When I published Radical Candor, I joked that it was a guerrilla feminist text—even if all the feminism was buried in the subtext. Embarrassingly, I failed to notice the irony here: that I had encoded a clandestine message about equitable work environments in a book about candor. I was not living in accordance with my personal philosophy.
Radical Candor did a great job painting a picture of how things ought to be at work: we get more done and we like each other better when we care personally and challenge directly. When you both care and challenge at the same time, it’s radical candor. When you challenge without caring, it’s obnoxious aggression. When you care without challenging, it’s ruinous empathy. And when you neither care nor challenge, it is manipulative insincerity. Eliminating these three behaviors, each toxic in its own way, was my goal.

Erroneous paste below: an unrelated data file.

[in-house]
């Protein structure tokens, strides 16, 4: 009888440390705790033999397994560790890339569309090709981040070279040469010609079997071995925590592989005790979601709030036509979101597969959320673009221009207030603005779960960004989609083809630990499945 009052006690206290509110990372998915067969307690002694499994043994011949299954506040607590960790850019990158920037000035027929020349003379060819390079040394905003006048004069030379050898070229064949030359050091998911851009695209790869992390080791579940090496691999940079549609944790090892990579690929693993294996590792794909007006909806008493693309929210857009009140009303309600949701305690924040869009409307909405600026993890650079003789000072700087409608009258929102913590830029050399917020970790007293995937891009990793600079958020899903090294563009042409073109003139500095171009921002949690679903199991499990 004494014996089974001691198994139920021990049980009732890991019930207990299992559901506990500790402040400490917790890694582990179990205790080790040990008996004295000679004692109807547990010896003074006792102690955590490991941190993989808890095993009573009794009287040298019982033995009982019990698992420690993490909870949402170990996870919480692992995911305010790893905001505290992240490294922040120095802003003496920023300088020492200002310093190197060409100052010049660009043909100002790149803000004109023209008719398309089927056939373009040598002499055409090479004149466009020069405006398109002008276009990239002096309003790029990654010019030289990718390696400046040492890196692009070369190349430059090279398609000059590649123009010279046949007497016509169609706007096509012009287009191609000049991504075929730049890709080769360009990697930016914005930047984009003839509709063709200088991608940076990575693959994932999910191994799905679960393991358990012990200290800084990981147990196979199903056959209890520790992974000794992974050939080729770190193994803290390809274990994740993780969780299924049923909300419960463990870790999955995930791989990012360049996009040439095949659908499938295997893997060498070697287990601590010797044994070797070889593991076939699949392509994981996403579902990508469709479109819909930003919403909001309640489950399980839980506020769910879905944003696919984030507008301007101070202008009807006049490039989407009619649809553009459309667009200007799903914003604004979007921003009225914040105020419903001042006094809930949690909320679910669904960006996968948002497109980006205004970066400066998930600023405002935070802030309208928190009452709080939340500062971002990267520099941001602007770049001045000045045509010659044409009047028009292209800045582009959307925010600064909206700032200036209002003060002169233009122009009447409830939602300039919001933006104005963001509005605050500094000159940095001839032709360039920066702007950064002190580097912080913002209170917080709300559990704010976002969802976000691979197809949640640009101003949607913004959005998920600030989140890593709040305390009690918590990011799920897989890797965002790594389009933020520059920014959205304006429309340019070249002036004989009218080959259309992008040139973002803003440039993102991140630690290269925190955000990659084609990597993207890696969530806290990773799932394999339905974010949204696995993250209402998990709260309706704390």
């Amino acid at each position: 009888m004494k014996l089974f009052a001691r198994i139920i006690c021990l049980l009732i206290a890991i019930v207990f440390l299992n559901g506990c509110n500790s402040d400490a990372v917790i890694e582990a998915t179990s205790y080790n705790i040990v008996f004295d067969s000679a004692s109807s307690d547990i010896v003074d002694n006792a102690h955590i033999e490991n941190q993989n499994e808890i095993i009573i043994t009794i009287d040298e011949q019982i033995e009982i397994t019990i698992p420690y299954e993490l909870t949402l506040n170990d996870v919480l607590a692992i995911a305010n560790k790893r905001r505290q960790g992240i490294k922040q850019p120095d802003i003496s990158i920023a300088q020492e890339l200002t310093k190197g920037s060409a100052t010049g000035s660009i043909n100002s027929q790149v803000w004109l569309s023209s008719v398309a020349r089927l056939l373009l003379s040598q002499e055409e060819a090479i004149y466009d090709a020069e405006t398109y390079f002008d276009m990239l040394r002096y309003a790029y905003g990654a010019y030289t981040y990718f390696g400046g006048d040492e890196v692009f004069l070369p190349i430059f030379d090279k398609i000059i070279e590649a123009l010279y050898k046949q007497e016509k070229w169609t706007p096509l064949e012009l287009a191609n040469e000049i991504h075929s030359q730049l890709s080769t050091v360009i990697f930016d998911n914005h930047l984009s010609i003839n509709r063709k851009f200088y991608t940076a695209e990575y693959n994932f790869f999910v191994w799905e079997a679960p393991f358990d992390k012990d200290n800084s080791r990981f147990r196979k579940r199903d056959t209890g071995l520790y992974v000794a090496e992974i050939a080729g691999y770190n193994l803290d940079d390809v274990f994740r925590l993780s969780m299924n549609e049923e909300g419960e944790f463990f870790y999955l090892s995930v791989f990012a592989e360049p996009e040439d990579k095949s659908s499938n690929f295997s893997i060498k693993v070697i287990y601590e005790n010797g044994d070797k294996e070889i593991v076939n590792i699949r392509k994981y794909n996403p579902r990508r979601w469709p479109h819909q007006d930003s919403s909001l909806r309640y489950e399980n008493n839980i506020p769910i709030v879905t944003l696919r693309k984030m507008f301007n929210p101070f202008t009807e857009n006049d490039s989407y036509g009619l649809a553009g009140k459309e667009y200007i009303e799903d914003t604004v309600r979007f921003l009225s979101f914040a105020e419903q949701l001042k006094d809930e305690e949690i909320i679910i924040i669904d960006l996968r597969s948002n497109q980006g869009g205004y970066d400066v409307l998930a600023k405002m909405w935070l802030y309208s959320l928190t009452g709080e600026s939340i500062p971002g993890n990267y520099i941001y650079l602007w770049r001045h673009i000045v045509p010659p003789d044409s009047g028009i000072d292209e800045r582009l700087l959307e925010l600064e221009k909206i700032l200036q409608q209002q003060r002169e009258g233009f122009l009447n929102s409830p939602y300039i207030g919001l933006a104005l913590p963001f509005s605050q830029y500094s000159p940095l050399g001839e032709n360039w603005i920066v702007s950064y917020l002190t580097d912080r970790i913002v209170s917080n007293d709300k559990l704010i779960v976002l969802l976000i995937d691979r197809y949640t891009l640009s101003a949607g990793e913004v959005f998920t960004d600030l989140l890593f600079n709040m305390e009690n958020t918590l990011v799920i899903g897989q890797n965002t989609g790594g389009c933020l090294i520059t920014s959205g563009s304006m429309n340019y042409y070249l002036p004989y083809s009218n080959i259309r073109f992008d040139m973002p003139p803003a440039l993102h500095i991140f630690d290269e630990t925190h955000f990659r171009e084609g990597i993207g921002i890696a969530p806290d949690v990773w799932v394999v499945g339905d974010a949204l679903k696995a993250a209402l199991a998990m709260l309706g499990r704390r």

But I couldn’t create BS-free zones at work if I was in denial about the nature of the BS. And here was the thing I didn’t want to admit, even to myself. Radical candor worked. But it didn’t work equally well for everyone.